Is Predictive Maintenance using Machine Learning possible for you?

Predictive maintenance can help but does it always make sense to use machine learning? (Photo by rawpixel on Unsplash)

Predictive maintenance has diffused through the cycle of innovation to the extent that it is highly probable that you have heard about the term in one way or another. While the jury is still out on what the best practices to exactly implement predictive maintenance are, there is no doubt of the business value that drives much of the fan-fare around the buzzword.

This, coupled with the increasing accessibility of the machine learning toolbox to handle large scale sensor data, has led to many attempts in building ML pipelines for predicting failures and optimizing maintenance schedules. In this article, I aim to break down the baseline prerequisites that need to be present in order to leverage machine learning for predictive maintenance.

Full disclosure: I am one of the founders and AI lead at maiot, where we utilize machine learning for predictive maintenance based use-cases in the mobility sector.

Broadly speaking, machine learning folks deal with two different types of data. The first is what might come immediately to mind when thinking about maintenance in working assets: actual time-stream sensor data. However, this category of data is far more useful when it is combined with the second type, namely failure label data. The labels indicate what exactly when wrong with the asset, and they are usually the target to predict ahead-of-time.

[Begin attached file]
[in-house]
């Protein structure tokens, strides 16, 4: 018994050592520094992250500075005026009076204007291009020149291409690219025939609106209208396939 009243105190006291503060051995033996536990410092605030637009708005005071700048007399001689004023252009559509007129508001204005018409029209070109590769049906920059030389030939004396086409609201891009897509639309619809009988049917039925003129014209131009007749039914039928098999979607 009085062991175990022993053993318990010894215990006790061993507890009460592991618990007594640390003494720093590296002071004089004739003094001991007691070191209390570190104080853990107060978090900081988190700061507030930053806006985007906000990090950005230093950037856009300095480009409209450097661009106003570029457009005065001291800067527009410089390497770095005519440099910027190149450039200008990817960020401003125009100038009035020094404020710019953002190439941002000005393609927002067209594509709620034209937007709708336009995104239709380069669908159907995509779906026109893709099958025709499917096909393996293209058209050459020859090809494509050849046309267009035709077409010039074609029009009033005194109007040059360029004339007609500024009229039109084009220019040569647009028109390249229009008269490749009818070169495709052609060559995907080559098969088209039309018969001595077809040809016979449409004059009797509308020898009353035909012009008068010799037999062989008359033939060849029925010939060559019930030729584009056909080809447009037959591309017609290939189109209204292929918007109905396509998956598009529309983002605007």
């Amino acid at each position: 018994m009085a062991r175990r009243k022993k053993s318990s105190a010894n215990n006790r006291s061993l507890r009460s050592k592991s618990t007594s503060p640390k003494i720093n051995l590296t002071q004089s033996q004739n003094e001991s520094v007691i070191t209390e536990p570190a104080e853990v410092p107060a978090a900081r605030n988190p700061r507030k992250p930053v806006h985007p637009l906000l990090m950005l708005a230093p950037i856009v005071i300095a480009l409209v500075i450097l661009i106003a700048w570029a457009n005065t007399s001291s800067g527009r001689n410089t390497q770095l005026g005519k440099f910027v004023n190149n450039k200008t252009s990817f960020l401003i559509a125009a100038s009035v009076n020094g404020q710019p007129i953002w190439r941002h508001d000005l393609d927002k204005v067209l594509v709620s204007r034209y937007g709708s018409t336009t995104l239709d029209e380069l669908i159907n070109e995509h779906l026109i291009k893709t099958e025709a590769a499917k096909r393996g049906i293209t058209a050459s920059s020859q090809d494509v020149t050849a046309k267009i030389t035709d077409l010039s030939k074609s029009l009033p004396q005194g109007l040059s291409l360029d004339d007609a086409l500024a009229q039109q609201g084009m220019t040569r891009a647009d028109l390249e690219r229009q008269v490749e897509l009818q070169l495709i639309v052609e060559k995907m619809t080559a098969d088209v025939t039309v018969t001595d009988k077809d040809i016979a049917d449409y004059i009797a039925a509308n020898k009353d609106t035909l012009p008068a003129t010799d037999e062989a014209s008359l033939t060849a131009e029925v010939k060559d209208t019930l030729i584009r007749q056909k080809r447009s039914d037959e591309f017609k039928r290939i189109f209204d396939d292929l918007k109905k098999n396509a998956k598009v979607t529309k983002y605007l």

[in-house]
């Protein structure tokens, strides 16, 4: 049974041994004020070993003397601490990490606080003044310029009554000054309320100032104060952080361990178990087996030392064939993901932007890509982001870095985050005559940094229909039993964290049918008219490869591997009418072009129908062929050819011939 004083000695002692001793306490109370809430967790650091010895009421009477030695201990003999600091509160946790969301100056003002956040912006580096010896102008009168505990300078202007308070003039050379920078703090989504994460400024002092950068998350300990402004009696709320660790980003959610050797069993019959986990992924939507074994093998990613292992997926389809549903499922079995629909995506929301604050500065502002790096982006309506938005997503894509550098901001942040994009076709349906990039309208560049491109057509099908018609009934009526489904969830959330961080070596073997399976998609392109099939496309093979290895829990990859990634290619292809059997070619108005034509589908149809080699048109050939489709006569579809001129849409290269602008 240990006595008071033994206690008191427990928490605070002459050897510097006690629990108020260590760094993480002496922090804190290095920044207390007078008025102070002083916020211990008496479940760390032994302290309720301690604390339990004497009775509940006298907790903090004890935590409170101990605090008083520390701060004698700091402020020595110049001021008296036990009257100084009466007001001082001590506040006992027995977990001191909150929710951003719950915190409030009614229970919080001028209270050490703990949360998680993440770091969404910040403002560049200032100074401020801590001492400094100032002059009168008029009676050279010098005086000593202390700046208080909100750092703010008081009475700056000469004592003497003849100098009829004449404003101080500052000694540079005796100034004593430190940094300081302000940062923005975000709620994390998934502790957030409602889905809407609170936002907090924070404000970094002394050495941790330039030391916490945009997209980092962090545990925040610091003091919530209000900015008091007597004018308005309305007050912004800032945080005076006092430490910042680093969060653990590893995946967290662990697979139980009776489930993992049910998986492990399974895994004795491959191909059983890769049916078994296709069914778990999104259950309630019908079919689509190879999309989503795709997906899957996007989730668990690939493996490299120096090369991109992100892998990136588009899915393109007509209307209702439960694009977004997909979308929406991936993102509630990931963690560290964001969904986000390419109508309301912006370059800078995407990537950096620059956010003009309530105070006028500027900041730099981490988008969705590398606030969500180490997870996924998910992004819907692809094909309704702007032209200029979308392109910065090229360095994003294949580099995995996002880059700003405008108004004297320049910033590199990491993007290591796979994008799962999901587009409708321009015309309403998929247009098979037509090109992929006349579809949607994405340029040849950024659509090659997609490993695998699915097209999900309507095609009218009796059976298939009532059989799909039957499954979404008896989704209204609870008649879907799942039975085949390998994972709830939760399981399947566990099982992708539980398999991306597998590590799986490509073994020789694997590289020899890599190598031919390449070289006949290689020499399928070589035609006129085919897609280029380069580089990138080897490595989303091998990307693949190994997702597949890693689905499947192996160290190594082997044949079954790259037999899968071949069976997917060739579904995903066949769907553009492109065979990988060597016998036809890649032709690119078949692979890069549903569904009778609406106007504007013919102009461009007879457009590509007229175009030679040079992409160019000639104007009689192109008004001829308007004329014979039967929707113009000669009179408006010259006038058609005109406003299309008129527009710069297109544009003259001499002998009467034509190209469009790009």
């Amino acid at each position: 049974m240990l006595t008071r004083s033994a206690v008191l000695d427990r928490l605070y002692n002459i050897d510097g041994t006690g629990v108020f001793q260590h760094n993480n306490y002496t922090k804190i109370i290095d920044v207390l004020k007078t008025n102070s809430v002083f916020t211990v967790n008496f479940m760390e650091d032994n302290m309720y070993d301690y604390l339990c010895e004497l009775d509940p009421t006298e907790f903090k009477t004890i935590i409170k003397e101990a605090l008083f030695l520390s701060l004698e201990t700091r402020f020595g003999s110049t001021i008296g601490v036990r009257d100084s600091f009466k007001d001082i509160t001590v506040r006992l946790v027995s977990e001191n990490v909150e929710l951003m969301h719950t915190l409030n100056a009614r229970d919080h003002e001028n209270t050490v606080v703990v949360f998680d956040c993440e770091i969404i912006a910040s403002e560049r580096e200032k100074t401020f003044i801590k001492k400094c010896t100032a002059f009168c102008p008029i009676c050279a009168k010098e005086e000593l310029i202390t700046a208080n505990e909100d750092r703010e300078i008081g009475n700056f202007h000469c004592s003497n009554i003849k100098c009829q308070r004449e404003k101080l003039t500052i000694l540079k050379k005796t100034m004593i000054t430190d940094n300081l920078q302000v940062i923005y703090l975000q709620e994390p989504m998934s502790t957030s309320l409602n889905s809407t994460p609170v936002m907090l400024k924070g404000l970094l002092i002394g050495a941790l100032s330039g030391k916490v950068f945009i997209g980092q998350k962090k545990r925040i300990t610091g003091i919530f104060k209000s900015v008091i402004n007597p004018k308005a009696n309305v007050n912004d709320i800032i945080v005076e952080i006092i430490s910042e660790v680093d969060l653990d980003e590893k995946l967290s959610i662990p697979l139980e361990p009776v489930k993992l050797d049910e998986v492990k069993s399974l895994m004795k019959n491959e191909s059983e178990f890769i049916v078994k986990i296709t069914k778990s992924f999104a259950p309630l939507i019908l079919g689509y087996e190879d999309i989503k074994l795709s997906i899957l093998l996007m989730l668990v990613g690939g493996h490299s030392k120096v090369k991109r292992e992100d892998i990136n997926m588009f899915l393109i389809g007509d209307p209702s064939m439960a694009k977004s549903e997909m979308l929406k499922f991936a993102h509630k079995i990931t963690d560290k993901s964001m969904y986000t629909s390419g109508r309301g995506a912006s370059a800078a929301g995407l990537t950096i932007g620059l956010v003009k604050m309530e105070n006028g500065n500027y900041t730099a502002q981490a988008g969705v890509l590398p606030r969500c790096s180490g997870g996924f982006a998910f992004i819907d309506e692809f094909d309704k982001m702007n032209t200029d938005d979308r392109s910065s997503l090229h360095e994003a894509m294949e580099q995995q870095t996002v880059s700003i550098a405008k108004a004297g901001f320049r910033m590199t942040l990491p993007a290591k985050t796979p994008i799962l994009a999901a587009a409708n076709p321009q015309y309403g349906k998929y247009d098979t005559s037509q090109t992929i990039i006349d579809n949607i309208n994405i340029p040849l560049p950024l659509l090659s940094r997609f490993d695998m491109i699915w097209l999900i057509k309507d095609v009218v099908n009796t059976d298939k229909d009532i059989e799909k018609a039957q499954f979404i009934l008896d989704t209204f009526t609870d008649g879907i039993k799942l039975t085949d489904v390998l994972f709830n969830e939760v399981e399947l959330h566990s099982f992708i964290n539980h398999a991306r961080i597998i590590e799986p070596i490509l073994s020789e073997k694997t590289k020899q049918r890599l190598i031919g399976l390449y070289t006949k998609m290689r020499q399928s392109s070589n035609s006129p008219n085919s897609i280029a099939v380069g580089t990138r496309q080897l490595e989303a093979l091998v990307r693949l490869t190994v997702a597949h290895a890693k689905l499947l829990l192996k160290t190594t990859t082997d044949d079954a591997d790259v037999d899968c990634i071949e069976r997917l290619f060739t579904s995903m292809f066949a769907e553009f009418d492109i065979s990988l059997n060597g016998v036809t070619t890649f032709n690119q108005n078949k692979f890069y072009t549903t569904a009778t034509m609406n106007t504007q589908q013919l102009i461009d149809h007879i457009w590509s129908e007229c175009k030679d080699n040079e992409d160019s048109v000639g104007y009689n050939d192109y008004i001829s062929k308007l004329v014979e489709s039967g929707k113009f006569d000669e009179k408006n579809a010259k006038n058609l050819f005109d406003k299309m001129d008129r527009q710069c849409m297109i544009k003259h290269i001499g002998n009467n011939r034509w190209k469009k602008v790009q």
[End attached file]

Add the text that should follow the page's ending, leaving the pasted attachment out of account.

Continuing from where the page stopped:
Given the importance of labels, it is important to work ‘failure-backwards’. This entails that the first step in any predictive maintenance project should be to look at exactly how much information you have regarding how the assets failed.

It is important not only to know WHEN a failure happened, but also to know HOW and WHAT happened. Broadly speaking, if you have more failures recorded of the same (or similar) root cause, then it is far more likely you will capture a statistically significant pattern of failure that can be used to predict future problems.

Simply put, the more information you have about your failures, the more precise predictions in the future you can get.

The sensor data itself is, of course, the basis for the failure predictions. Usually, there is a heavy reliance on the fact that the combination of sensor readings over time will somehow indicate degradation or failure patterns before something major happens. This makes it especially important that we use the sensors that are most relevant to the types of failures we are trying to predict. For example, if we are trying to predict oil seepage problems, then it would be highly likely that observing trends of oil temperature or pressure would be most indicative of failure.